"A broad tailfin slapped the water and sent spray skyward. I watched as my dad held on desperately, a mixture of excitement and fatigue evident on his face. His gnarled, arthritic hands all but ignored his commands to raise the rod tip and take in line. This would be the fight of his life. He’d caught bigger fish—but that was when he was much younger and healthier. If he could land this fish, it would be his first salmon in fresh water. And it would be the last fish of his life.
Dad and I were close. Times outdoors together were treasured experiences. He had instilled in me a love of God's creation. We would squeeze every moment of enjoyment out of watching a river otter, a mule deer, or a covey of quail.
Now, near the end of his fight with cancer, I watched this titanic struggle; and my mind returned to the beginning of the day. It was a gorgeous, still autumn morning when we arrived at the river. Fall colors adorned the shoreline and a gentle mist hovered above us. Dad’s hands would no longer let him tie a hook. I helped him get his rig ready, then put on his waders—with no small degree of difficulty. That accomplished, we made our way carefully into the shallows. The salmon were running and there were some great places on the river to catch fish. But I had selected an area accessible to him and, thus, less likely for good fishing.
But we were always happy just to fish together. He had a saying I had heard him say many times over the years: “We’re going fishing. If we catch fish, that’s a bonus.” He taught me to relish the experience of being out in God’s wonderful creation and experiencing it alongside people we love. Catching fish would be great, but we were happy just to be here … together.
Just a few casts into the day I felt my rod tip dip, lifted it, and knew I was into a fall itChinook. Then we repeated a scenario that had occurred in my childhood—but now we reversed the roles. “Dad, I've got one. Trade me rods.” Never before would he ever consider such a thing. He felt a fisherman should hook, play, and land his own fish. But we both knew today was different … that it was likely his last time to hold a rod.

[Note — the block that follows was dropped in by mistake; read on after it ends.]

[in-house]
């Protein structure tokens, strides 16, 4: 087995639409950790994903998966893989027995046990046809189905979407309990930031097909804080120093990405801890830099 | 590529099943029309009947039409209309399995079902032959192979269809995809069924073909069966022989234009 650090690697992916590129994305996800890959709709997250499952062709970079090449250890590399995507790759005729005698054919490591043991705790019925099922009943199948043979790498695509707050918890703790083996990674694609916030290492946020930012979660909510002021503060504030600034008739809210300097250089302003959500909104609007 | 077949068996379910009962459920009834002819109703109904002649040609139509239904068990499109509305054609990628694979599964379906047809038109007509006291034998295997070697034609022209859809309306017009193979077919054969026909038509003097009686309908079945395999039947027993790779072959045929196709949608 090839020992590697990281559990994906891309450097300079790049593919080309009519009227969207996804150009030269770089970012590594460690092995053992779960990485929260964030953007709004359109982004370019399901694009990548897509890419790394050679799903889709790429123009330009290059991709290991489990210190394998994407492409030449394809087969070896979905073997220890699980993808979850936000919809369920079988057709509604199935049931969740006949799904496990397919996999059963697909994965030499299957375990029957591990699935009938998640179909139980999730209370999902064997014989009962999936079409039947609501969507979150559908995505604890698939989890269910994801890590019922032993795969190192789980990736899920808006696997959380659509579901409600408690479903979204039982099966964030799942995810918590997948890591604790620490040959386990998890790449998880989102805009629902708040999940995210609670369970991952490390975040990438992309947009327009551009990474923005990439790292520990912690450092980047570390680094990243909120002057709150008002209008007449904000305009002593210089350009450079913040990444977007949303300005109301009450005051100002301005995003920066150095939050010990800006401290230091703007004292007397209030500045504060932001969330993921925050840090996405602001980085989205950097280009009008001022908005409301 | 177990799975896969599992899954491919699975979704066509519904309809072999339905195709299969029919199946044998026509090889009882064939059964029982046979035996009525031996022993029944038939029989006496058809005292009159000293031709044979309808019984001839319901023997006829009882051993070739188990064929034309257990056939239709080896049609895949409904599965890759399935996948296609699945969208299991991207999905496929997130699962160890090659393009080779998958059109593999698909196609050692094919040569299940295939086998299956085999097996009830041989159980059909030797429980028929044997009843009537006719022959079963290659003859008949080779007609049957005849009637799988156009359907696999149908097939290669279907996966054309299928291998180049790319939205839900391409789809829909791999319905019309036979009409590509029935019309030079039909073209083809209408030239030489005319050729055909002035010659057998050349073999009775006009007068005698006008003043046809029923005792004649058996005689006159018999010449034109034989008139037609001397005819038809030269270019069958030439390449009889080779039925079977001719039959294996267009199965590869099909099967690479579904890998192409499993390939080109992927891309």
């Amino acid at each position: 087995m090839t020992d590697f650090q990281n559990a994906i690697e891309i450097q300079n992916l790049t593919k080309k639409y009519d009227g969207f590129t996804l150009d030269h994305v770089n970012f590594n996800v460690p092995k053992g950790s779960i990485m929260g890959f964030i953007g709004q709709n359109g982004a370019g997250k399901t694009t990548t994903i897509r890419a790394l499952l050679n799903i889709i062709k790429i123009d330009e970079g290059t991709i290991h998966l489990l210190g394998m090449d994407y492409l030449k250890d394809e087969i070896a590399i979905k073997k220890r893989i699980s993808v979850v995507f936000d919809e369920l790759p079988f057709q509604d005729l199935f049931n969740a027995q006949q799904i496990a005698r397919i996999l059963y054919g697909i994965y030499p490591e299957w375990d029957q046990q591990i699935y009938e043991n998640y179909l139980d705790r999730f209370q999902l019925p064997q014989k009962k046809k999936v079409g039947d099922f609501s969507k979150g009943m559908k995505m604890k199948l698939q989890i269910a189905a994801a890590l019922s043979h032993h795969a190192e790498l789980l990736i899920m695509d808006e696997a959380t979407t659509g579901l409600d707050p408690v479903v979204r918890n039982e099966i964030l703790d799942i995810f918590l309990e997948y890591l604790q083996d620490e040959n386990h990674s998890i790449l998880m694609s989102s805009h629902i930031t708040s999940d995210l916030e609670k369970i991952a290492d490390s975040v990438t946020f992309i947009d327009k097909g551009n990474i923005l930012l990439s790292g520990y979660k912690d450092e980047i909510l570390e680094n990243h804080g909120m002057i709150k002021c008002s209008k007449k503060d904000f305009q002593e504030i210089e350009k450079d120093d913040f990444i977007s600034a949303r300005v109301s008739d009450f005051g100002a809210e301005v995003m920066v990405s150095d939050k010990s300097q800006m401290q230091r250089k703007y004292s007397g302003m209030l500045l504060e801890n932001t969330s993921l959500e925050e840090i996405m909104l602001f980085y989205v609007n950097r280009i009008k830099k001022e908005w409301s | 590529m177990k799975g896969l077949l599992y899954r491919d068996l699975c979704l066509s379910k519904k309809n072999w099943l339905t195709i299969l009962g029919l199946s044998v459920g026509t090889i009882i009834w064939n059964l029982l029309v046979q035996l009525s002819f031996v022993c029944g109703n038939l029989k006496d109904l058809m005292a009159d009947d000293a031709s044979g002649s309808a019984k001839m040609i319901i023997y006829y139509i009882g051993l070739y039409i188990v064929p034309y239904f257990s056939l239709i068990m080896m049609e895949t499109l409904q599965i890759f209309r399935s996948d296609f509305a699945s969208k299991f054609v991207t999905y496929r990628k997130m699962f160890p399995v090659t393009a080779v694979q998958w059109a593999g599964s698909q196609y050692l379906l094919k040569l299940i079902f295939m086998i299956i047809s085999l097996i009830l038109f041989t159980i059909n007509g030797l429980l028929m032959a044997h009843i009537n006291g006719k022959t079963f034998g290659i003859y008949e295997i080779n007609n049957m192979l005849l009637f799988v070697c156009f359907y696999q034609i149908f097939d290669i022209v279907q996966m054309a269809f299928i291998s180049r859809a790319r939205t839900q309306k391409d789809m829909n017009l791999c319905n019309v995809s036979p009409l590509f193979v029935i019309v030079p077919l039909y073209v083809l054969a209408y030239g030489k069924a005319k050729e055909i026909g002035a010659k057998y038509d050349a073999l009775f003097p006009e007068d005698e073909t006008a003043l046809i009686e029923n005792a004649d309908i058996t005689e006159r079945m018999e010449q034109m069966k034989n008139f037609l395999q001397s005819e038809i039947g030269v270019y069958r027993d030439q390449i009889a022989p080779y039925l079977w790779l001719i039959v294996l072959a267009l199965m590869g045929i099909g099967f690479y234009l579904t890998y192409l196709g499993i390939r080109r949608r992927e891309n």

Now I watched helplessly as his first flush of excitement turned to labored concern. The reel sang—zzzzzz—as the large hen peeled off line. Time after time he laboriously drew the fish near only to see the large form shrink once again as it stripped line from the spool and raced across stream.
And now his rod tip dropped dangerously low. Weak from age, illness, and fatigue, he just didn’t have the strength to finish the fight.
A group of onlookers had gathered, and I asked two to help him to shore while I took the rod. With his back turned, I quickly raised the rod tip and pumped the exhausted fish in. When Dad turned around, I handed him the rod and tailed the fish—a 17-pound king salmon.
He never made another cast. He sat on a folding stool and regaled passing admirers with details of the battle.
Not long after, I stood at Dad’s casket. He won this fight, I thought. Like the apostle, Paul, he could say, “I have fought the good fight, I have finished the race, I have kept the faith”, 2 Timothy 4:7 (NKJV). Dad left me a legacy of godliness. And God left me the memory of that special day on the river.
When the funeral was over, we returned to the house. His rod stood against the wall of the garage, still rigged for action. Where's Roy? It seemed to say.
I still have that rod; it was many years before I took it fishing. Today, when I look at it, I remember that God gave us that one last day. And He gave Dad one last fish.
Though I have missed my dad ever since he left this earth, I have no regrets in my relationship with him. We made his final days memorable, and his life continues to have a profound influence on mine,” Ken Horn is an author and co-author of thirteen books and a journalist. (Kenlhorn@gmail.com\417-522-3413)